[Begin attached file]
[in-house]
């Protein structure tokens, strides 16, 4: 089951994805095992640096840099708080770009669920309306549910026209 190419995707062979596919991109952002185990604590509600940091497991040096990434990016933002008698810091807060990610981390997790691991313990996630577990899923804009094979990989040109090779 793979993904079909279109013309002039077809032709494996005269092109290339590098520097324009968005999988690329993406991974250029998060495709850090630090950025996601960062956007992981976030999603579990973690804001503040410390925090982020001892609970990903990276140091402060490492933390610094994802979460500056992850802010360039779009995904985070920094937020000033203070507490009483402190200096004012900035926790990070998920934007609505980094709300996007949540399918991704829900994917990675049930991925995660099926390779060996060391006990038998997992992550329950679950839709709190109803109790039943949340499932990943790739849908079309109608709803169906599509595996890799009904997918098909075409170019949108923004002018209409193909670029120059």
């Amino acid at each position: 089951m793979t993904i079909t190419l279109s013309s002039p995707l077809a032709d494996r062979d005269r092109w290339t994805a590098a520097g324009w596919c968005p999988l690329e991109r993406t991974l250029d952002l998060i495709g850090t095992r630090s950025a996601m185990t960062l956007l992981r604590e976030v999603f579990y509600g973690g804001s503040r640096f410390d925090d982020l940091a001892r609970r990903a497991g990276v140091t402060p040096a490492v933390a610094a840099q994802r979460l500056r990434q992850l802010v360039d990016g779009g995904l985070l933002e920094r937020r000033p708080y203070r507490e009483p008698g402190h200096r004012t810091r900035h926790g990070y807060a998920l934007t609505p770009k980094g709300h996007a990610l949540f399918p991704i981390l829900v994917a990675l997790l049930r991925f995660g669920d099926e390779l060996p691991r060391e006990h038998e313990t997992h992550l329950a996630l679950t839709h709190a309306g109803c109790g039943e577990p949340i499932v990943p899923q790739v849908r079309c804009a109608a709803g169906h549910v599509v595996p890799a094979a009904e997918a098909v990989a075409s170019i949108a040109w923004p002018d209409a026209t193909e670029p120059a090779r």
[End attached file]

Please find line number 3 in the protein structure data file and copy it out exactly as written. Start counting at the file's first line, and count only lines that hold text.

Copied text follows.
């Amino acid at each position: 089951m793979t993904i079909t190419l279109s013309s002039p995707l077809a032709d494996r062979d005269r092109w290339t994805a590098a520097g324009w596919c968005p999988l690329e991109r993406t991974l250029d952002l998060i495709g850090t095992r630090s950025a996601m185990t960062l956007l992981r604590e976030v999603f579990y509600g973690g804001s503040r640096f410390d925090d982020l940091a001892r609970r990903a497991g990276v140091t402060p040096a490492v933390a610094a840099q994802r979460l500056r990434q992850l802010v360039d990016g779009g995904l985070l933002e920094r937020r000033p708080y203070r507490e009483p008698g402190h200096r004012t810091r900035h926790g990070y807060a998920l934007t609505p770009k980094g709300h996007a990610l949540f399918p991704i981390l829900v994917a990675l997790l049930r991925f995660g669920d099926e390779l060996p691991r060391e006990h038998e313990t997992h992550l329950a996630l679950t839709h709190a309306g109803c109790g039943e577990p949340i499932v990943p899923q790739v849908r079309c804009a109608a709803g169906h549910v599509v595996p890799a094979a009904e997918a098909v990989a075409s170019i949108a040109w923004p002018d209409a026209t193909e670029p120059a090779r």